Renderfarm.js - server side photorealistic rendering of threejs scenes

renderfarm.js is a server-side solution for slow photorealistic rendering of three.js scenes.

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Following features are currently available:

  • merge three.js scene into existing 3dsmax scenes,
  • three.js material name is used to apply pre-defined materials from 3dsmax scene,
  • three.js material groups are imported as MultiSubMaterial,
  • all Vray settings can be defined by client library,
  • support instanced geometry,
  • support of PerspectiveCamera,
  • support for lightmap baking,
  • replacing three.js helpers by pre-defined XRefs.

Live demo is available on the project website: renderfarm.js

Use Case 1 — creating beautiful marketing materials
The project helps to sell the outcome of 3D web configurators. Whatever configured, - the potential client receives follow up email, with realistically looking renders, that must bring him closer to decision to order the item.

See it embedded in web configurator: https://youtu.be/iuFf-KMojFQ?t=142

Screenshot:

Use Case 2 — making photorealistic previews
Assume project features:

  1. Upload SVG file,
  2. Select plywood thickness,
  3. Prepare your layout for laser cutting,

How this will look in real? Render.

See it embedded in three.js editor: https://youtu.be/WoWqhTctMq8?t=1

Screenshot:

Use Case 3 — rendering interior configurations
Check how this couch will look with that lamp, and those pillows, and please some random items on the table, the walls are deep red, no please black with that pattern. Render.

See how it works with simple furniture configurator: https://youtu.be/uznzlDO8frU?t=35

Screenshot:

6 Likes

Wow, very nice! Are you rendering with 3ds max on the server? And how to do you go about merging the three.js scene with the 3ds max one? Do you use an existing three.js exporter, or did you write your own?

One issue - when I render the scene on my mobile the finished render is completely off screen to the right.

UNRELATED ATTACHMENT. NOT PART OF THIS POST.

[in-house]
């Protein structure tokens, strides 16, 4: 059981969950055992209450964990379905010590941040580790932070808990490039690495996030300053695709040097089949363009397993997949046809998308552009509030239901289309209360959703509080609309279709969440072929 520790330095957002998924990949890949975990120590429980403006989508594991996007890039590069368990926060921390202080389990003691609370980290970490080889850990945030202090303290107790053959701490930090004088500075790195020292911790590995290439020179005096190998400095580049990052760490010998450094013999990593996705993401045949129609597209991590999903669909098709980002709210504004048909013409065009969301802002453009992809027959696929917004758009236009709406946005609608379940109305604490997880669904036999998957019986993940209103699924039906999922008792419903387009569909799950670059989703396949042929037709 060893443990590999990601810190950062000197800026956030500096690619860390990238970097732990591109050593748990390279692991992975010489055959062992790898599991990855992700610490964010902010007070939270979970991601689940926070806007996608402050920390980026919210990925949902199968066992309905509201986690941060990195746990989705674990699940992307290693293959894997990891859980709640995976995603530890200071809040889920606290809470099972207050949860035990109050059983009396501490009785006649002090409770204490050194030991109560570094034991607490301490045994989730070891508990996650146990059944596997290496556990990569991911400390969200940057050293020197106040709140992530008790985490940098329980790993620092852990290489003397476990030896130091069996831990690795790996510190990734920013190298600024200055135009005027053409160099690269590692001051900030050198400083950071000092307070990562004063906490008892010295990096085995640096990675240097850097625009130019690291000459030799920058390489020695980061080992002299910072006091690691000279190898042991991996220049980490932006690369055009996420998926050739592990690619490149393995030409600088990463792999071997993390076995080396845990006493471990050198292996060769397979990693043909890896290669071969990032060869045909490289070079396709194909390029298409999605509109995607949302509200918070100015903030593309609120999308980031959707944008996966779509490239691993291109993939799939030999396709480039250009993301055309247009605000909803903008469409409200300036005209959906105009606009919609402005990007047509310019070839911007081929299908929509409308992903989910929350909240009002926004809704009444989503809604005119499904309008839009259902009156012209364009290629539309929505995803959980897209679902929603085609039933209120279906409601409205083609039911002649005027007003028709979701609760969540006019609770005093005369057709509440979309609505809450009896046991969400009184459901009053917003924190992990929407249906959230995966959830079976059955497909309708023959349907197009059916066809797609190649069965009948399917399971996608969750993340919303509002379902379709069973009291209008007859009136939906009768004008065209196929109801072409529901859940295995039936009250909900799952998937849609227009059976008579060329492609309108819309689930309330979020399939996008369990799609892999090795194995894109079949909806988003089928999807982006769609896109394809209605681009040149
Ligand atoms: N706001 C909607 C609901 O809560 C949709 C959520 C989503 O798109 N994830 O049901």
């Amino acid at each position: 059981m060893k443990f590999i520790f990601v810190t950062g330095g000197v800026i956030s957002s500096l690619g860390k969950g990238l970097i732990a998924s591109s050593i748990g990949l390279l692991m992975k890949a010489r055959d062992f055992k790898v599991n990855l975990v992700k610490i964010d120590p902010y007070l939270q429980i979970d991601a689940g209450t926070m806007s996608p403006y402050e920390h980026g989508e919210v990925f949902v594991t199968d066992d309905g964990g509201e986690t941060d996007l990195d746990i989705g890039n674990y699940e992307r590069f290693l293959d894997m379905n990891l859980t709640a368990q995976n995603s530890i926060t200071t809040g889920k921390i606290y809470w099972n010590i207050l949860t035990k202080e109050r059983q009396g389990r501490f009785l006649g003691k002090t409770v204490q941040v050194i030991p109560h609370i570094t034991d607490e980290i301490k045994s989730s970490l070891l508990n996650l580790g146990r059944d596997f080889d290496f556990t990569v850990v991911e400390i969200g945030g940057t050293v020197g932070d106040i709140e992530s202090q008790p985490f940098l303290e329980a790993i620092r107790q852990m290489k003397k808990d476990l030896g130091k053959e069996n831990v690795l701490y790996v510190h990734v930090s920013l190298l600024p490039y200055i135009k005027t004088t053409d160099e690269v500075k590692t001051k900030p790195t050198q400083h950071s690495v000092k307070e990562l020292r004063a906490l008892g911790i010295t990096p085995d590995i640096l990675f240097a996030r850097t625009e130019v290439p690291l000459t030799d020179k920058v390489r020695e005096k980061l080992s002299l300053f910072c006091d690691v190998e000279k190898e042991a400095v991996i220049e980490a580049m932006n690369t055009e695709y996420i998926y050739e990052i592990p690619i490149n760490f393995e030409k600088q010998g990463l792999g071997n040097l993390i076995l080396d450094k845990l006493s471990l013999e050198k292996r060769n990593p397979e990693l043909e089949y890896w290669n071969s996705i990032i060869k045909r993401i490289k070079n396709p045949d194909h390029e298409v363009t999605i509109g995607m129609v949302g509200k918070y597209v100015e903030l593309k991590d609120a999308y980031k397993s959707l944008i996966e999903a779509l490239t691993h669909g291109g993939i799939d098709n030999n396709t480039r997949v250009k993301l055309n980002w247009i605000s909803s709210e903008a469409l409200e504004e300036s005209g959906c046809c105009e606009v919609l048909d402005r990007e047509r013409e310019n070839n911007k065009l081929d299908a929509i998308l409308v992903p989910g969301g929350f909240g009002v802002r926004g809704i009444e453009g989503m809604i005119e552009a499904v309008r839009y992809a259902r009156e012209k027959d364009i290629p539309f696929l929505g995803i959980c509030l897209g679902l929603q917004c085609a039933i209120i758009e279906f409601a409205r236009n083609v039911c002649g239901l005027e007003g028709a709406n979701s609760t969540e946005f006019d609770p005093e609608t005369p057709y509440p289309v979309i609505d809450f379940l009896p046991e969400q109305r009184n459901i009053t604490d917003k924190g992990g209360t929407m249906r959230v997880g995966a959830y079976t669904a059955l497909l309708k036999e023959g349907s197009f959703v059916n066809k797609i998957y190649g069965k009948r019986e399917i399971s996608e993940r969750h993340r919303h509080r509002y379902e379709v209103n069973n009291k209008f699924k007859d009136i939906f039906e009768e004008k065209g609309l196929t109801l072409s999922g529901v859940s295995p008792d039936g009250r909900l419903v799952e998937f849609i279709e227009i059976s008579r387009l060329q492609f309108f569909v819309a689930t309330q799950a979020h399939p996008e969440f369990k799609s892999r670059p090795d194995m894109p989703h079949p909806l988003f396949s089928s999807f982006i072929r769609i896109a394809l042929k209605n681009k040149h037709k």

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Hi, that’s a bit complicated,
the backend is Nodejs service on Ubuntu, plus mongo database to handle rendering sessions and deliver progress, results, etc. It controls remote rendering nodes (any number of them) which are windows, 3dsmax+vray machines.
The project I implemented completely myself, including necessary 3dsmsx plugins, like three.js scene importer, or remote maxscript controller (can send maxscript commands over tcp/ip)
That’s not perfect implementation, but all open source.

I have to make my website more mobile friendly,
Appreciate your feedback!

4 Likes

cool.
At the beginning, I saw the rendered result the same as you. After several attempts, I found the circle button that has two tiny triangles in it could be dragged.

It must be fixed now, pls let me know if it has any problems yet. Thanks

More complex demonstration of XRef importing feature for dynamically changed object.

  1. Alarm clock is imported from single FBX file,
  2. XRef binding is defined in Object3D.userData,
  3. Clock hands and body are separate XRef objects, - makes it possible to combine them with individually defined transforms.

Usage of XRefs gives the advantage in case when three.js imports heavy models. On the demo alarm clock model is ~10MB FBX file, yet it takes milliseconds to start render job, because XRef replicas are available on server side.